Treatment change according to absolute indications (thrombus in the left atrium or ventricle, endocarditis and cardiac tumor) was performed in a small part of the study population.
Cardiac thrombus is a rare cause for ischemic stroke; its prevalence is 0.1% in patients with sinus rhythm and without stroke  and rises to 1% in patients with stroke or TIA . Our study showed a low prevalence of thrombus in AIS patients as well. We found that more than half the patients with thrombus did not have a prior history or TEE findings of significant heart disease. Thrombus in the left ventricle is adequately diagnosed by both TEE and TTE, but TEE seems to be more sensitive for the diagnosis of thrombus in the left atrium . There is a consensus that this is a definite indication for anticoagulation .
Endocarditis, both infective and nonbacterial, is a well-documented cause of ischemic stroke. In fact, ischemic stroke is the most prevalent complication of infective endocarditis (IE), occurring in about 35% of cases . The most sensitive imaging modality for IE is TEE [45–47]. As endocarditis has a high mortality and morbidity [48, 49], it requires prompt diagnosis and treatment. The incidence of endocarditis in our study was less than 1%, whereas previous studies in younger patients showed the rate of nonbacterial and infectious endocarditis in stroke patients as high as 4–6% [50–52]. Plausible explanation is the younger age of endocarditis patients, we witnessed in our study.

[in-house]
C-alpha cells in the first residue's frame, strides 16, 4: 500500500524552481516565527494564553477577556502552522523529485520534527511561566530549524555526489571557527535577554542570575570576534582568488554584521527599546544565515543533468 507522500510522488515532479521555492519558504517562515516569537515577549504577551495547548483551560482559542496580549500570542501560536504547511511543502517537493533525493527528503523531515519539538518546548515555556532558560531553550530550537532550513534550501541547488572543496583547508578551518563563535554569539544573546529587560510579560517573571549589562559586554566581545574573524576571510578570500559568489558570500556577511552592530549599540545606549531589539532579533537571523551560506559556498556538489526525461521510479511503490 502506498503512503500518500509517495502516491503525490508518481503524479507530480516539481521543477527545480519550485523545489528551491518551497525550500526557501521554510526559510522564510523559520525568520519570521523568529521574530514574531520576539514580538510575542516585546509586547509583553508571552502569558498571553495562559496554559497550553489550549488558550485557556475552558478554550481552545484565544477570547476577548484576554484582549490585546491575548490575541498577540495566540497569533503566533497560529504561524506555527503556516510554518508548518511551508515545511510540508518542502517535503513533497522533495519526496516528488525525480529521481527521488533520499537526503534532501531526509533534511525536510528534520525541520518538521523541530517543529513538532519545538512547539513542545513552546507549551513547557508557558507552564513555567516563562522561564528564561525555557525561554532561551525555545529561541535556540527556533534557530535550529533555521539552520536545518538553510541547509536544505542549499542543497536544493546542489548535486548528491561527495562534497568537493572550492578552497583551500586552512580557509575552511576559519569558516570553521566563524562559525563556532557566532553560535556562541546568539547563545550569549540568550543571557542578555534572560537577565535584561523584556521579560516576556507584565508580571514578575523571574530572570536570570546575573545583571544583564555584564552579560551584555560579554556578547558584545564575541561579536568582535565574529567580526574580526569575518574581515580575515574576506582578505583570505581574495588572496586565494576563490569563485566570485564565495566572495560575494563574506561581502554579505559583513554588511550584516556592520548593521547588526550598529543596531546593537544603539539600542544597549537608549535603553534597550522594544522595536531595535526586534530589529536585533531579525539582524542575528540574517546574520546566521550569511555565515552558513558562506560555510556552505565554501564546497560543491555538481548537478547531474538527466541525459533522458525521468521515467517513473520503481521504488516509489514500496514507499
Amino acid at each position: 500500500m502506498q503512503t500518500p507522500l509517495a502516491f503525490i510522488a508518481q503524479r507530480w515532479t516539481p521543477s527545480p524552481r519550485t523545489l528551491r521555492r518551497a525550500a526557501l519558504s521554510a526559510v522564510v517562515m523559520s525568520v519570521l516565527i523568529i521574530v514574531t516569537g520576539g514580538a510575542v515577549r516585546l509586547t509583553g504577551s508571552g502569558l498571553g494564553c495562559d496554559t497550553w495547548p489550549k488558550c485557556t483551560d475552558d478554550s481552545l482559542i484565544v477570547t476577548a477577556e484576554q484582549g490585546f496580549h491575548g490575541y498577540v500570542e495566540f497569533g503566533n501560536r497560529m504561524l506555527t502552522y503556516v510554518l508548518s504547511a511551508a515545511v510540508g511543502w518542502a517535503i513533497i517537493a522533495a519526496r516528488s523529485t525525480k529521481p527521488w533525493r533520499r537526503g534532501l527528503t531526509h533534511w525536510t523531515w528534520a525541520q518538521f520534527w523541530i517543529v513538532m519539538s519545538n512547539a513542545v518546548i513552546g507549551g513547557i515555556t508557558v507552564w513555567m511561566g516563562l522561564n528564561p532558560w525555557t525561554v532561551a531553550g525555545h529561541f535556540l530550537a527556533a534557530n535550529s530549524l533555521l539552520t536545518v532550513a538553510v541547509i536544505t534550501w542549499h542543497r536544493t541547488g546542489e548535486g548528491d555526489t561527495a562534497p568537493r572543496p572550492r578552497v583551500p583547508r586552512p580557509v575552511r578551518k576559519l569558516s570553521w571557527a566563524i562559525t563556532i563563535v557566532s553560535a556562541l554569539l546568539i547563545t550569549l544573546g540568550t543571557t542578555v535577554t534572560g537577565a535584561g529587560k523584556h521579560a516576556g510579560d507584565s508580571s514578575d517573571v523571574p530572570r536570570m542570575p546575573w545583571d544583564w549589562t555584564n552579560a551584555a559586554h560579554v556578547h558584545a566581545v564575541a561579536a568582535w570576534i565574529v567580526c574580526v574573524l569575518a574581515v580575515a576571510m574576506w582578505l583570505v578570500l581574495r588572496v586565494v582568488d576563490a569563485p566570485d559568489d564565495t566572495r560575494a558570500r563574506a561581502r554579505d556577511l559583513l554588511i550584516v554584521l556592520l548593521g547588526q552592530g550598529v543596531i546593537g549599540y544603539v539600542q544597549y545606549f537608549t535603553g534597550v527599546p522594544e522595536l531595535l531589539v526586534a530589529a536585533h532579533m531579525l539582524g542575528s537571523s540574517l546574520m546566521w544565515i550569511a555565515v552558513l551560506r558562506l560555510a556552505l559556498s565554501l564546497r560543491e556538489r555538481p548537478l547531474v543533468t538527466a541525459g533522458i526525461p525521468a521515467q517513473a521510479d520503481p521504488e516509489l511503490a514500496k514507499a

Our study showed a low incidence of cardiac tumor in patients with ischemic stroke. Although the incidence of cardiac tumor reported in non-stroke population is 1:1000, our number is compatible with previous studies showing a higher incidence of cardiac tumor in patients with ischemic stroke [4, 53]. TEE seems to be superior than TTE in the diagnosis of cardiac tumors [54, 55].
The study showed that TEE findings vary with age, influencing TEE yield. Absolute indications for treatment change (tumor, thrombus and endocarditis) as well as PFO were most frequent <55 years, suggesting a higher yield in this population. This finding correlates with previous studies suggesting a higher TEE yield in younger patients [21, 22, 56].
Our study has several limitations. First, we did not gather baseline data regarding previous IS or TIA. Second, AIS patients who had TEE were not consecutive and thus selection bias exists. Third, this is retrospective analysis; data were collected mainly from an electronic system which may lead to incomplete documentation in some cases. However, we believe that the large number of patients included in our study provides the possibility of obtaining a real world picture and developing reliable conclusions about the role of TEE in the work-up of AIS patients.
Overall, we found a higher TEE yield in older patients. However, considering changing guidelines, in the recent years TEE yield is higher in younger patients (<55). The neurologist should consider a TEE examination in the AIS and TIA populations according to the stroke pattern and preexisting conditions.